WALK TO THE LAKE • by P.J. Monroe

I had to walk to the lake. I could have walked to the river but the river was thirty blocks away and the lake was five blocks away and I had to get to water. So, I had to walk to the lake. It was February in Chicago, which put the temperature somewhere between ten and fifteen degrees. Wind chill made it -10. And, of course, it was colder by the lake, because it’s always colder by the lake. I was walking to the lake with my bottle. A little outing. The bottle said, “Diazepam.” It said other things, too. But all that mattered was that it was generic Valium.

It started last winter. I hate winters in Chicago. They’re so dark. They’re so dirty. They’re so cold. And it’s colder by the lake. I live by the lake. I had a root canal. It was that simple. It seems like it should have been more complicated than that. Just a root canal. I’ve never been good about going to the dentist. I have bad teeth. I take good care of them. Every dentist I’ve ever had has patted me on the head and told me how they can tell I take such good care of my teeth and then they say, I should schedule an appointment for another filling. But this was a root canal. And I freaked out. So my dentist gave me a rather generous prescription for Valium, which the pharmacist filled with the generic, Diazepam. And I took it. I took lots of it. Double the dosage prescribed and I still sobbed through the whole procedure. But I got in the chair, so it could be called somewhat effective. And then I got home and my mouth hurt, but I didn’t care so much. I watched television and found myself fascinated with Star Trek. I watched for hours, eating ice cream, before I fell asleep. I slept like a baby.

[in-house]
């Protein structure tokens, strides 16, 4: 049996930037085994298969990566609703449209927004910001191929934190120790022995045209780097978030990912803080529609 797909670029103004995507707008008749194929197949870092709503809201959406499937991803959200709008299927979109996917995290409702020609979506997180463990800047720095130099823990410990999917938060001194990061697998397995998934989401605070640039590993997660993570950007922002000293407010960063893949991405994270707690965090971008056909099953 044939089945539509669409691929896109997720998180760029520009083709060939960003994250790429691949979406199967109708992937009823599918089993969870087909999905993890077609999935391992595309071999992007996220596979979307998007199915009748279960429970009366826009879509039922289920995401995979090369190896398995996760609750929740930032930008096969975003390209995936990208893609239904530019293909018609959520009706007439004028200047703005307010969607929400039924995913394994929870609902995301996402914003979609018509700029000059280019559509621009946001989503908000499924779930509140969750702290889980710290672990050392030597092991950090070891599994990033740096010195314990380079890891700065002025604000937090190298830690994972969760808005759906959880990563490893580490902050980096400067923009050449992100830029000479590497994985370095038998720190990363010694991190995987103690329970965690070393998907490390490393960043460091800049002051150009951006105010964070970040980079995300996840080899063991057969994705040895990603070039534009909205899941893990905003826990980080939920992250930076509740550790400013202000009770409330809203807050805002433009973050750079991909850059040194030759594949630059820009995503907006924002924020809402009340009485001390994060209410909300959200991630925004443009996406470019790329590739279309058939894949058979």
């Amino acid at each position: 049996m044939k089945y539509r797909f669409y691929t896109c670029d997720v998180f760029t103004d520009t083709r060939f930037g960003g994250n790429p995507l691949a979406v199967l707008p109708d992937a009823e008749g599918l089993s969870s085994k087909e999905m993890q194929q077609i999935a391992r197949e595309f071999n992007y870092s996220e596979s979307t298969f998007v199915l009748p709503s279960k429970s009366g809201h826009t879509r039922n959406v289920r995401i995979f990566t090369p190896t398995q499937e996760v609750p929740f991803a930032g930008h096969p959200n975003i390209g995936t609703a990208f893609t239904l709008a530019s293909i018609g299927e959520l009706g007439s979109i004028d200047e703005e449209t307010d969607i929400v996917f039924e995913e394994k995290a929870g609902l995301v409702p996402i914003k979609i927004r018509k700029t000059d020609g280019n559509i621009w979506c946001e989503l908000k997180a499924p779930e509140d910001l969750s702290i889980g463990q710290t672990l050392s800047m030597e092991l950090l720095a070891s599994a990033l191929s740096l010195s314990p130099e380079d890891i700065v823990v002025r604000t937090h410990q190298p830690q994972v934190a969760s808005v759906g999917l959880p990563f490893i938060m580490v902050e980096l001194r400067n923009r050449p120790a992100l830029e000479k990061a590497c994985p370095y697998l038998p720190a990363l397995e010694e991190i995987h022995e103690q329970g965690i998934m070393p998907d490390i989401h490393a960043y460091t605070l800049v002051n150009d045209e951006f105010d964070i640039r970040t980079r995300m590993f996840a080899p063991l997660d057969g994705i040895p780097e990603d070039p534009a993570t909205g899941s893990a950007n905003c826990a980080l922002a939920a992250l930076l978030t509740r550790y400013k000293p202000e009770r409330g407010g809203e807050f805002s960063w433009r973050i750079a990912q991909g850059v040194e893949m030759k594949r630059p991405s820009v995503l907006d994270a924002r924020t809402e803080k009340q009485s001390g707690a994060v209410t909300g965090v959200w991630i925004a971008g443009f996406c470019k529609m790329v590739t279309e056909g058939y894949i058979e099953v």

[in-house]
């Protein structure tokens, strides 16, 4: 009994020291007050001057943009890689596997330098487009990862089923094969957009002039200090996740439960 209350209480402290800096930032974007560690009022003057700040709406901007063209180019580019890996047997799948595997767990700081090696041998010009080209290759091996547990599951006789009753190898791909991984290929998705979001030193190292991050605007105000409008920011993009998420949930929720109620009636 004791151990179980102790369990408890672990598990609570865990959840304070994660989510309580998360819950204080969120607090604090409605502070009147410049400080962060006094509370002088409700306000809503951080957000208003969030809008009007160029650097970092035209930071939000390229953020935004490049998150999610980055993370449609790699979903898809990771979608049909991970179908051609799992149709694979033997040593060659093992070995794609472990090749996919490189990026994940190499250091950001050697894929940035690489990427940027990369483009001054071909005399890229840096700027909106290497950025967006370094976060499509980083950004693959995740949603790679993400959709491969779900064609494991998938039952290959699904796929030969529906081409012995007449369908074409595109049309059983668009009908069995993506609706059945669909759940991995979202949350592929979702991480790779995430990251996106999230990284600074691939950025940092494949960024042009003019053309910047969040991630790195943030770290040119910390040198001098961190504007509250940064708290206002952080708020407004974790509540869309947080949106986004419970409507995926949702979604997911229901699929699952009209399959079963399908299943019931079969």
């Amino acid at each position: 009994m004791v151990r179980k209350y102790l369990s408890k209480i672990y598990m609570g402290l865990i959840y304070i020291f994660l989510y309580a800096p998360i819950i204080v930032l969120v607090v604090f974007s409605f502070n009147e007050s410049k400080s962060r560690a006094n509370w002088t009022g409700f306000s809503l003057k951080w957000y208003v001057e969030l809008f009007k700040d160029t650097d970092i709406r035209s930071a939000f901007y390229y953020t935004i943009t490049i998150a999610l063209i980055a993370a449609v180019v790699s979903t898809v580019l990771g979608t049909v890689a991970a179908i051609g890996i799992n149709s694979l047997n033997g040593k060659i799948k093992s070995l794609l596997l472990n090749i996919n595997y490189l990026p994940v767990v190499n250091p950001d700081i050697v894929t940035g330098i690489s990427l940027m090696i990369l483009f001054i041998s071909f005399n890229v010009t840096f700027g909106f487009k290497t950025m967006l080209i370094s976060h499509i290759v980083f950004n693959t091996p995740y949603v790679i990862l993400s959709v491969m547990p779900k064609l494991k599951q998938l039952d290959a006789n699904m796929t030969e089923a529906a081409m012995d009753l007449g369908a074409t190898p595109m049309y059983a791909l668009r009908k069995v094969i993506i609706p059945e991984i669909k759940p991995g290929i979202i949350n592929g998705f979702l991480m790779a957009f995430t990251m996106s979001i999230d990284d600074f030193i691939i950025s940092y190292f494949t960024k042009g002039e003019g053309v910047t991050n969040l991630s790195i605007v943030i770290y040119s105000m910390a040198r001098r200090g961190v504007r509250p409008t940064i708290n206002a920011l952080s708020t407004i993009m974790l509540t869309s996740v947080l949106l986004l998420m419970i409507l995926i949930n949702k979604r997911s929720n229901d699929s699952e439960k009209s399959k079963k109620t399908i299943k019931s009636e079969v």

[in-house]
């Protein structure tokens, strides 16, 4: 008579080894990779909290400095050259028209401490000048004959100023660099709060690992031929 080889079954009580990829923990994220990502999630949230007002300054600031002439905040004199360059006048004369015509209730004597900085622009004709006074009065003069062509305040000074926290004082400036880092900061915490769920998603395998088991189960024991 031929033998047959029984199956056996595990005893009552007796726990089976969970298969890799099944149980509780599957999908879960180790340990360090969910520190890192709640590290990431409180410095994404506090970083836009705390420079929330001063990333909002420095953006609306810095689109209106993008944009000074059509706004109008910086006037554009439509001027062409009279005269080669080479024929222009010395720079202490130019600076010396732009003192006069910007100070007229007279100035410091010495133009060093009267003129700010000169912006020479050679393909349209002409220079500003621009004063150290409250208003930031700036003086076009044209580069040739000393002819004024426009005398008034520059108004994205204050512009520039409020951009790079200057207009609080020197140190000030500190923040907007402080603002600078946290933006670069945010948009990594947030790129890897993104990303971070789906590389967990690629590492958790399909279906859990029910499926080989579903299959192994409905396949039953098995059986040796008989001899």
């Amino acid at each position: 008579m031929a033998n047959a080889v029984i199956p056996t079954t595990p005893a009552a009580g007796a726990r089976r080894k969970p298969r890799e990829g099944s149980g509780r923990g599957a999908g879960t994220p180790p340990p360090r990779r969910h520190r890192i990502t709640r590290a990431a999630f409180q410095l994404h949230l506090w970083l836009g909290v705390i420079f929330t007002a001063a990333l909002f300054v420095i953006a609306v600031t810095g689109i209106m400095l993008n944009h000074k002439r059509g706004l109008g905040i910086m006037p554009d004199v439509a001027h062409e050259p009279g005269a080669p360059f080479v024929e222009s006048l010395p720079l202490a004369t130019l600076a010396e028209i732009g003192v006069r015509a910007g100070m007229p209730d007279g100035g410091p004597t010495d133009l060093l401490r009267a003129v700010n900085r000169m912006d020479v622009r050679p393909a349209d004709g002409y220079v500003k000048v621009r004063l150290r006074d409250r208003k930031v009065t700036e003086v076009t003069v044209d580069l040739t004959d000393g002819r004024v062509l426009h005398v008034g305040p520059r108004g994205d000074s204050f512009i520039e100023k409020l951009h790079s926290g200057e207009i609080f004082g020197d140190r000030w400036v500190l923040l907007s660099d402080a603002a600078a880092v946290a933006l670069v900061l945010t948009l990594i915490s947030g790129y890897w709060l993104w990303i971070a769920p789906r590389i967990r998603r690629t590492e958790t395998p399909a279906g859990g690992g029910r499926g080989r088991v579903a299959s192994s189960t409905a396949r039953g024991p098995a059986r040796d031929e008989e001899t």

I started out taking the leftovers from my prescription rather slowly. Five milligrams here, ten there. Maybe just when we had to go out with people from my husband’s office. I’m so shy. I’m so scared of people. And I don’t drink. I don’t understand people who drink. It tastes so bad. And I don’t like the feeling it gives you. When you hit that perfect tipsy spot, you can’t maintain it. You either drink more and get drunk, which is unpleasant and sometimes leads to vomit or you stop drinking and drive yourself straight into an early hangover.

But then, I started taking them in order to get an occasional nap in the afternoon. A good afternoon nap meant I could be perky and happy when my husband came home in the evening. And I like my husband. So, I was really doing it for him. That’s what I told myself.

And then I ran out. I found myself looking it up on the internet. Why would someone take Valium, if they weren’t getting a root canal? I went to my doctor and told him I had really bad backache. I also told him I didn’t like the muscle relaxants, as they made me jittery. He gave me a prescription for Valium, which I filled at the Walgreen’s pharmacy. I went to a psychiatrist and told her about my social anxiety. She gave me a prescription for Valium, which I filled at the CVS pharmacy. I even found myself going into the emergency room for prescriptions that I could have filled at the hospital pharmacy.

And then I started taking them all the time. To relax. To sleep. To have energy later. Just all the time. And then I woke up today. And it was February. I don’t know how it got to be February. I remember March. I remember September. I remember Thanksgiving. And then it was just today. So I put on my coat and grabbed my bottle and started walking to the lake. And now I’m here. I throw the bottle into the lake. And I breathe a sigh of relief. I can feel the weight slipping away from me. I can feel the cold water rush up against my feet, soaking my tennis shoes. I look down and at my feet I see my own prescription bottle. I pick it up and put it in my pocket. So be it. Maybe next winter.


P.J. Monroe was recently relocated to the suburbs. She might die out here, so far from the city. Enjoy her work while you can.


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Every Day Fiction